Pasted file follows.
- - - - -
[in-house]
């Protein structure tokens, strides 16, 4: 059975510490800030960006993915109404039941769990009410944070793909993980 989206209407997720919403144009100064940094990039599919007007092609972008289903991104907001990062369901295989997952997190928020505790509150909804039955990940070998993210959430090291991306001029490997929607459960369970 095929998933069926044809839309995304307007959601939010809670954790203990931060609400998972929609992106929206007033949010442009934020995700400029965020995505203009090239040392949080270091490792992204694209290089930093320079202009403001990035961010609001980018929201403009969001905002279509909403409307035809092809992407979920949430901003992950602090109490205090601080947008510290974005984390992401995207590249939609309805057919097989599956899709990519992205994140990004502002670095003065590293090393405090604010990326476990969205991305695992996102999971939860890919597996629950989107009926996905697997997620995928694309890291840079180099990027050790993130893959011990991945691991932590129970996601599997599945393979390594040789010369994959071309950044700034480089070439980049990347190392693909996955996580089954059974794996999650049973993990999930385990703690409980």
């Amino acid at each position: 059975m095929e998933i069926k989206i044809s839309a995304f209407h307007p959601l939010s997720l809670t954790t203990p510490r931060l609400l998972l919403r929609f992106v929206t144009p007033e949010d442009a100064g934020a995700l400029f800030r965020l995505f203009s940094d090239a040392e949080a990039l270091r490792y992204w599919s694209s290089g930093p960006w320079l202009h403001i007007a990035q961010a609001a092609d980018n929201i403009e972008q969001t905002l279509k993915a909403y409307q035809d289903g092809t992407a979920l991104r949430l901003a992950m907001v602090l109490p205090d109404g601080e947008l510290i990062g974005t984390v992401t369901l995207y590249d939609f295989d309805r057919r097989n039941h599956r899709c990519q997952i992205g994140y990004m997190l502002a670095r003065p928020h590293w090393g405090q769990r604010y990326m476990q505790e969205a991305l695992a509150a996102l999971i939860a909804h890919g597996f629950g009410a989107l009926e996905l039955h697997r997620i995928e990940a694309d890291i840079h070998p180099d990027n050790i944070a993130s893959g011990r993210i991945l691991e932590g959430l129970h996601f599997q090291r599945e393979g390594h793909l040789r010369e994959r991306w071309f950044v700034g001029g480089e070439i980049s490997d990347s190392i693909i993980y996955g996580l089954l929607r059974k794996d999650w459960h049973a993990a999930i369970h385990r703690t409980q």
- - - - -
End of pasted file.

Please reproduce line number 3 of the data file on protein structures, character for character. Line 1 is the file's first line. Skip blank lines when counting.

């Amino acid at each position: 059975m095929e998933i069926k989206i044809s839309a995304f209407h307007p959601l939010s997720l809670t954790t203990p510490r931060l609400l998972l919403r929609f992106v929206t144009p007033e949010d442009a100064g934020a995700l400029f800030r965020l995505f203009s940094d090239a040392e949080a990039l270091r490792y992204w599919s694209s290089g930093p960006w320079l202009h403001i007007a990035q961010a609001a092609d980018n929201i403009e972008q969001t905002l279509k993915a909403y409307q035809d289903g092809t992407a979920l991104r949430l901003a992950m907001v602090l109490p205090d109404g601080e947008l510290i990062g974005t984390v992401t369901l995207y590249d939609f295989d309805r057919r097989n039941h599956r899709c990519q997952i992205g994140y990004m997190l502002a670095r003065p928020h590293w090393g405090q769990r604010y990326m476990q505790e969205a991305l695992a509150a996102l999971i939860a909804h890919g597996f629950g009410a989107l009926e996905l039955h697997r997620i995928e990940a694309d890291i840079h070998p180099d990027n050790i944070a993130s893959g011990r993210i991945l691991e932590g959430l129970h996601f599997q090291r599945e393979g390594h793909l040789r010369e994959r991306w071309f950044v700034g001029g480089e070439i980049s490997d990347s190392i693909i993980y996955g996580l089954l929607r059974k794996d999650w459960h049973a993990a999930i369970h385990r703690t409980q």